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Essay: "Food"

by Berkeley II Harbin
You Are What You Eat

The old adage holds true, and you can see it every day. America today is a sea of obesity. This plague of the pounds is largely a result of the junk that most Americans eat daily in the form of soulless meals filled with high-fructose corn syrup and preservatives, but devoid of love. What more Americans need today is love in their diets.

Yes, that's right, I said love. I remember hearing a long time ago, most likely from my mother, that all good cooks put a little but of themselves, a little bit of love, into their work. I didn't think much about it at the time, but I have come to see the truth of it now.

The modern diet of most Americans is totally devoid of love. Just look how much love is in a bag of potato chips or a Taco Bell Grande. Not a lot of care goes into the preparation of these two food choices, and the results are hanging over the belts of millions of Americans.

Now, before you go and condemn the mainstream mono-diet, keep in mind that food can be not just devoid of love but full of hate. Witness the prison diet, just full of animosity and starch. Real food, though, food made with love, is what we need. With almost every dish that you might want to eat, making it from scratch will not only result in better nutrition, it will save you money, too. Eating home-cooked meals will lower your glycemic index, increase the amount of vitamins absorbed, raise your dietary fiber levels, and in most cases seriously reduce your overall calorie intake.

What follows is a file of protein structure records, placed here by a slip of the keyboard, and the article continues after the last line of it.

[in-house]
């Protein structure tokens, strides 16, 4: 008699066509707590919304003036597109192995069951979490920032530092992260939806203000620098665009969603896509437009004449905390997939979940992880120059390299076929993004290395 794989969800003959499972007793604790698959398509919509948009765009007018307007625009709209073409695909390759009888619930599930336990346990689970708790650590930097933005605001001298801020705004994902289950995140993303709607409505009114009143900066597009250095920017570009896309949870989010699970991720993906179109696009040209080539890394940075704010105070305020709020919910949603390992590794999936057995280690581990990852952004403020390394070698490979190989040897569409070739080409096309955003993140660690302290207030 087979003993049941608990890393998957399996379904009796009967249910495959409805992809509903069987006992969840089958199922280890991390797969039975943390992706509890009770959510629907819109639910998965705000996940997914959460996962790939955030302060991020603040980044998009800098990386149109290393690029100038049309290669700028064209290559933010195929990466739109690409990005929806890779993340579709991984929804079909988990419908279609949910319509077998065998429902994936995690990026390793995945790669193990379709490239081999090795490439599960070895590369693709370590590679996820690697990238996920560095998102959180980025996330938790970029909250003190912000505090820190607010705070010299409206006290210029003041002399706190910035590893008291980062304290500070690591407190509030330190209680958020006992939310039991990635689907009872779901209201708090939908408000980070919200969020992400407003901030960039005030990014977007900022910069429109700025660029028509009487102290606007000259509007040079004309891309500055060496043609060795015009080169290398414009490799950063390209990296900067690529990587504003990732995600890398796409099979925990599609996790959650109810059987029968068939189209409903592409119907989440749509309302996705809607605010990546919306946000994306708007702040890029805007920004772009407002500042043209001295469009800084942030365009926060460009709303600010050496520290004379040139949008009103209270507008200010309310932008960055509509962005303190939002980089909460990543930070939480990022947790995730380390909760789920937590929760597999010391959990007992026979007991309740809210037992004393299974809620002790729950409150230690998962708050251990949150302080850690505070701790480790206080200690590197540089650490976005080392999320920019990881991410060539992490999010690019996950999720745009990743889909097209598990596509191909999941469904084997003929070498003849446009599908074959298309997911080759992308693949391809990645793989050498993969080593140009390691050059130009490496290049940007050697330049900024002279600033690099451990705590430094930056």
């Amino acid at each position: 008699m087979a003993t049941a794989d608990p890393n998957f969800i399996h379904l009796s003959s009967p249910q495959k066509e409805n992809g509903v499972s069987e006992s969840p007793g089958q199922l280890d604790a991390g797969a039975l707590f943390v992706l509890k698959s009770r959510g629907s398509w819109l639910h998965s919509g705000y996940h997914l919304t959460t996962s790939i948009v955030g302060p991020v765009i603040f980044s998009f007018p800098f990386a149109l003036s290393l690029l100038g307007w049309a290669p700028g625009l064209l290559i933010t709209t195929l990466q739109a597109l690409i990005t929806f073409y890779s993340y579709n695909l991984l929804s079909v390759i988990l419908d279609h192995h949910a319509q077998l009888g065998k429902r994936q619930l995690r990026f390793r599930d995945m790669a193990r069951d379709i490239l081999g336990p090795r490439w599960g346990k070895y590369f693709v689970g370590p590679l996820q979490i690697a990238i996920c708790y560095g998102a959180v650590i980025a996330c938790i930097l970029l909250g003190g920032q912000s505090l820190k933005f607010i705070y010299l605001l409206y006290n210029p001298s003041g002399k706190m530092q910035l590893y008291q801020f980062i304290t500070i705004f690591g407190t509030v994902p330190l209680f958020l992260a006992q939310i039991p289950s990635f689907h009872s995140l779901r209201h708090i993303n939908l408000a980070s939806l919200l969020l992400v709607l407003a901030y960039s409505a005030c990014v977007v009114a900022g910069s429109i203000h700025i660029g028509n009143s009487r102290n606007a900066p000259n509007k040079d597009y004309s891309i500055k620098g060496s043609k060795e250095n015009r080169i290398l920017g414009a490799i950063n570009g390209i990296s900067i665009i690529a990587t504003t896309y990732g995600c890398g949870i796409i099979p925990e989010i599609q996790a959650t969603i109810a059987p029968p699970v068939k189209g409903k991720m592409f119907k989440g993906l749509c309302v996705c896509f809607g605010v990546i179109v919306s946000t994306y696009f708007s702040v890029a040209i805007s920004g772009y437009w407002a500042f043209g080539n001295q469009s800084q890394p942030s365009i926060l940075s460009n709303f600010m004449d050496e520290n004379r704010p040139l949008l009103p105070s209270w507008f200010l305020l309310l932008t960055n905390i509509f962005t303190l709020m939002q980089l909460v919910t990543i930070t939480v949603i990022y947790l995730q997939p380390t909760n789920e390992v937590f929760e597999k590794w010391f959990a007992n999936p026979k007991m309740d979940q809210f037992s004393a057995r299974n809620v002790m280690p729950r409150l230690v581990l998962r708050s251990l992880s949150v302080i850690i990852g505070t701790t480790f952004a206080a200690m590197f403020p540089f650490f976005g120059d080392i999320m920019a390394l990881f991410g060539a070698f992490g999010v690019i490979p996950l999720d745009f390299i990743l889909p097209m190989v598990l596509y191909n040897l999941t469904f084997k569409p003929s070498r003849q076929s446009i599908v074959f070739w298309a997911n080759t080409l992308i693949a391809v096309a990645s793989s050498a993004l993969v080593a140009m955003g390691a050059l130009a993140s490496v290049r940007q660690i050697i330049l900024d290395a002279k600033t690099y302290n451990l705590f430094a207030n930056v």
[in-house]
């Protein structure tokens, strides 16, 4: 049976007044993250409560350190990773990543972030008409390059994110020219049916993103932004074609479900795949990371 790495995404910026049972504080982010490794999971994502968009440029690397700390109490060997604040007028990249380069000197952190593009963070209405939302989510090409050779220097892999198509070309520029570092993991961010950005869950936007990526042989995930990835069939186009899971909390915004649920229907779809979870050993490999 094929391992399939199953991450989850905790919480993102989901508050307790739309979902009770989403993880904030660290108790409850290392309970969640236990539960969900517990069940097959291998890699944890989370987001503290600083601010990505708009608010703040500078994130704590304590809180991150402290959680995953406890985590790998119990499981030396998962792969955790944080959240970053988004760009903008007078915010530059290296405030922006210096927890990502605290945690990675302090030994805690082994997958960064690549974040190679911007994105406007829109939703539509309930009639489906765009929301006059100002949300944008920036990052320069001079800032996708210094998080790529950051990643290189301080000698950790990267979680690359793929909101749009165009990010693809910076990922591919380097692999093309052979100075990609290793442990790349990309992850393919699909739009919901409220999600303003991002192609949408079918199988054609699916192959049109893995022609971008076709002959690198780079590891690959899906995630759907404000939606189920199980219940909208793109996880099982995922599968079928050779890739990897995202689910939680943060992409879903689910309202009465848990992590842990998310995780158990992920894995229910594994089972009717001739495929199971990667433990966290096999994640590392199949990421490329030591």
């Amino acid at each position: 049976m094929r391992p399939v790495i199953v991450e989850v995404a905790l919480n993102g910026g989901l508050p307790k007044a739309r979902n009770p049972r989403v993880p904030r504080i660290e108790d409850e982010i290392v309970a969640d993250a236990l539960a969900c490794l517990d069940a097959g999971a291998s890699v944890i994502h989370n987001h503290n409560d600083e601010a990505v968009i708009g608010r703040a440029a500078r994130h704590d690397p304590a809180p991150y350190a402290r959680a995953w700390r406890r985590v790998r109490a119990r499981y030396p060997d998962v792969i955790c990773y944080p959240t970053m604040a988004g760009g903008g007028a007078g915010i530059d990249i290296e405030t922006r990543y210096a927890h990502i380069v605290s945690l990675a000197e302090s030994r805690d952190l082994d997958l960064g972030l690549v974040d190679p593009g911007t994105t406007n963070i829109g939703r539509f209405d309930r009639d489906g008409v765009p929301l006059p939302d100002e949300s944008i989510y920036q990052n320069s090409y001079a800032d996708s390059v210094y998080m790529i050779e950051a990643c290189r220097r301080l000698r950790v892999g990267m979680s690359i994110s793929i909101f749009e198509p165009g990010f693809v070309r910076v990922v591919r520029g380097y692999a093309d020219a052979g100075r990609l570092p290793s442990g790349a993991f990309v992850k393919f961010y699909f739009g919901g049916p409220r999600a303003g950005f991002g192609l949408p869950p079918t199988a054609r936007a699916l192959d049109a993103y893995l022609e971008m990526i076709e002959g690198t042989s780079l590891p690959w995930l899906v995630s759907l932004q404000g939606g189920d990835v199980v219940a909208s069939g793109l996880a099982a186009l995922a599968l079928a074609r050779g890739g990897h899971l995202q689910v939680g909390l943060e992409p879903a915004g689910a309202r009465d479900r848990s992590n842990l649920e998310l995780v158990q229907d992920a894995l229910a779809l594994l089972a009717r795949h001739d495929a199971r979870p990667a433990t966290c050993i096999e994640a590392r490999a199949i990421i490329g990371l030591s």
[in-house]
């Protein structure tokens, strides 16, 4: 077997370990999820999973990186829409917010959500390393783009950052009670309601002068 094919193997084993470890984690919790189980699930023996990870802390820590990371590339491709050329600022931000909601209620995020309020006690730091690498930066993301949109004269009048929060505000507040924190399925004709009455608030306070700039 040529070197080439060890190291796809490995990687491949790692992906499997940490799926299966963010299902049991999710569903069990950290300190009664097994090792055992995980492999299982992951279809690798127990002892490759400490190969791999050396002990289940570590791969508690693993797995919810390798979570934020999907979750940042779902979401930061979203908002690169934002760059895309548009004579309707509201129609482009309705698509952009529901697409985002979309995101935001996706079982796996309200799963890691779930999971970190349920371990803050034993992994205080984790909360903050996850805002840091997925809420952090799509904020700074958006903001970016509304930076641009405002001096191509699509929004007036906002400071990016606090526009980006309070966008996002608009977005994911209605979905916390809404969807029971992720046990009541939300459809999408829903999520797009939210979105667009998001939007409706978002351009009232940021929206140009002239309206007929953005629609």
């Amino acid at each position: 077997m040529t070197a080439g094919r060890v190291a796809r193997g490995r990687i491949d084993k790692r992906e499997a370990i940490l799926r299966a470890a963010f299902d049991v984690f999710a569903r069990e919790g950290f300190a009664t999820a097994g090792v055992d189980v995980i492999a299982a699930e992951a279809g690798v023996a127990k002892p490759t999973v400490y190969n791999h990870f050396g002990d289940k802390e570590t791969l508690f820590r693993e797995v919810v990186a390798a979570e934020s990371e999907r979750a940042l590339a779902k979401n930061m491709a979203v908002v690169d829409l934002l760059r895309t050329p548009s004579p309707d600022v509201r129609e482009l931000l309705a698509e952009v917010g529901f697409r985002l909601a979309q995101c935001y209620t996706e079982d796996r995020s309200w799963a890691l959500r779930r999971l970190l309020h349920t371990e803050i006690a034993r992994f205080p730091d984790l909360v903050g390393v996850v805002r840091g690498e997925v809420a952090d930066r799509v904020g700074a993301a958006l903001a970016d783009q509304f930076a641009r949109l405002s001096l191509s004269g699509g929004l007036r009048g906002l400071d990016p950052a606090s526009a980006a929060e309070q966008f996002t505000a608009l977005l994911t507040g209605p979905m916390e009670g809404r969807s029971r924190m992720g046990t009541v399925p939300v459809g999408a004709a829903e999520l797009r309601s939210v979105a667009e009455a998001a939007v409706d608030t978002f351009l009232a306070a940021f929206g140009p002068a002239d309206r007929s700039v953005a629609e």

Most nutritionists would correctly point out that good cooking techniques and the lack of preservatives easily accounts for these benefits. Their research readily supports this, but there is something that they are missing in their laboratories. They are missing the love.

You cannot account for the love that someone puts into their cooking when they are doing something that they enjoy. I was privileged enough to discover this firsthand while working at a culinary arts program here at my unit. I noticed the pride that people displayed as a result of being complimented on their dishes, and I saw the care that was demonstrated in preparing those dishes. I saw the love, and that's when it came back to me from so long ago, that you put some of your love into everything you cook. This is why someone who cares enough can take the same ingredients and make a masterpiece, as opposed to someone who is just mixing things together because Betty Crocker said so. You can tell the difference.

So, as obesity continues on into epidemic proportions here in the United States, and juvenile diabetes cases skyrocket, it's time we start to take the time to cook again. We don't need any magic cholesterol pills or fat-burners. What we need is a little more love in our diets.